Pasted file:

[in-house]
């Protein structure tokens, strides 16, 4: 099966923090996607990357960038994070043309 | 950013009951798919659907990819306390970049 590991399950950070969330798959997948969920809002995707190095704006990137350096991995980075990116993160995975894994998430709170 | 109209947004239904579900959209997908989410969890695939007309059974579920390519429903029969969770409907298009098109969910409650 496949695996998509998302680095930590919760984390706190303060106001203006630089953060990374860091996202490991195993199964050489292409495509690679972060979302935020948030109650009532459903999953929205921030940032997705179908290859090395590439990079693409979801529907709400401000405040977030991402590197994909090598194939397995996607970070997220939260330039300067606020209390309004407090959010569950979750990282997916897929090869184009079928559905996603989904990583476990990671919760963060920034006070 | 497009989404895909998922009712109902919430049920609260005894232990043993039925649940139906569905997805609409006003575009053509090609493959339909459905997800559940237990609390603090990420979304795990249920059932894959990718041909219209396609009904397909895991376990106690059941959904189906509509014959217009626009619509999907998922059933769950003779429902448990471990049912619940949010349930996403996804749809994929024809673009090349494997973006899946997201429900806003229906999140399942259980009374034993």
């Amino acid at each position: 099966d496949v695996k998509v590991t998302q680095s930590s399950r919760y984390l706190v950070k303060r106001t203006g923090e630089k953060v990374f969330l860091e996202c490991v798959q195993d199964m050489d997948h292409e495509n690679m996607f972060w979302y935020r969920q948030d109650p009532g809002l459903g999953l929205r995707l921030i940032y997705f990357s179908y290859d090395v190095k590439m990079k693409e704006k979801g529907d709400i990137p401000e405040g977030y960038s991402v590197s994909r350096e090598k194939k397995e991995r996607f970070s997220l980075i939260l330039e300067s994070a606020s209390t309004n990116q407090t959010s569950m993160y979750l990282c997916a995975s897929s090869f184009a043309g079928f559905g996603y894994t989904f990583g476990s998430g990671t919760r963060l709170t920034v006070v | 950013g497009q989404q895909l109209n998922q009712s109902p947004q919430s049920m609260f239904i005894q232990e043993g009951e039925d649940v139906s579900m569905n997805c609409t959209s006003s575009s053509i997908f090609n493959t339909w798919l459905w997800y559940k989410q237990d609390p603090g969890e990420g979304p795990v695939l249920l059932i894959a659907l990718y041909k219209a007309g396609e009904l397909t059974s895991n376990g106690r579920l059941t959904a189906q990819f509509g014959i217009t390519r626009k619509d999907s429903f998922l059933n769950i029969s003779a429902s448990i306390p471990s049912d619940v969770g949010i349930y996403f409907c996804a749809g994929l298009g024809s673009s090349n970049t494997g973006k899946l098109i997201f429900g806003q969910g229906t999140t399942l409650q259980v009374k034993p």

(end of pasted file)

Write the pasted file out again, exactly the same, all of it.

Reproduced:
[in-house]
């Protein structure tokens, strides 16, 4: 099966923090996607990357960038994070043309 | 950013009951798919659907990819306390970049 590991399950950070969330798959997948969920809002995707190095704006990137350096991995980075990116993160995975894994998430709170 | 109209947004239904579900959209997908989410969890695939007309059974579920390519429903029969969770409907298009098109969910409650 496949695996998509998302680095930590919760984390706190303060106001203006630089953060990374860091996202490991195993199964050489292409495509690679972060979302935020948030109650009532459903999953929205921030940032997705179908290859090395590439990079693409979801529907709400401000405040977030991402590197994909090598194939397995996607970070997220939260330039300067606020209390309004407090959010569950979750990282997916897929090869184009079928559905996603989904990583476990990671919760963060920034006070 | 497009989404895909998922009712109902919430049920609260005894232990043993039925649940139906569905997805609409006003575009053509090609493959339909459905997800559940237990609390603090990420979304795990249920059932894959990718041909219209396609009904397909895991376990106690059941959904189906509509014959217009626009619509999907998922059933769950003779429902448990471990049912619940949010349930996403996804749809994929024809673009090349494997973006899946997201429900806003229906999140399942259980009374034993």
């Amino acid at each position: 099966d496949v695996k998509v590991t998302q680095s930590s399950r919760y984390l706190v950070k303060r106001t203006g923090e630089k953060v990374f969330l860091e996202c490991v798959q195993d199964m050489d997948h292409e495509n690679m996607f972060w979302y935020r969920q948030d109650p009532g809002l459903g999953l929205r995707l921030i940032y997705f990357s179908y290859d090395v190095k590439m990079k693409e704006k979801g529907d709400i990137p401000e405040g977030y960038s991402v590197s994909r350096e090598k194939k397995e991995r996607f970070s997220l980075i939260l330039e300067s994070a606020s209390t309004n990116q407090t959010s569950m993160y979750l990282c997916a995975s897929s090869f184009a043309g079928f559905g996603y894994t989904f990583g476990s998430g990671t919760r963060l709170t920034v006070v | 950013g497009q989404q895909l109209n998922q009712s109902p947004q919430s049920m609260f239904i005894q232990e043993g009951e039925d649940v139906s579900m569905n997805c609409t959209s006003s575009s053509i997908f090609n493959t339909w798919l459905w997800y559940k989410q237990d609390p603090g969890e990420g979304p795990v695939l249920l059932i894959a659907l990718y041909k219209a007309g396609e009904l397909t059974s895991n376990g106690r579920l059941t959904a189906q990819f509509g014959i217009t390519r626009k619509d999907s429903f998922l059933n769950i029969s003779a429902s448990i306390p471990s049912d619940v969770g949010i349930y996403f409907c996804a749809g994929l298009g024809s673009s090349n970049t494997g973006k899946l098109i997201f429900g806003q969910g229906t999140t399942l409650q259980v009374k034993p």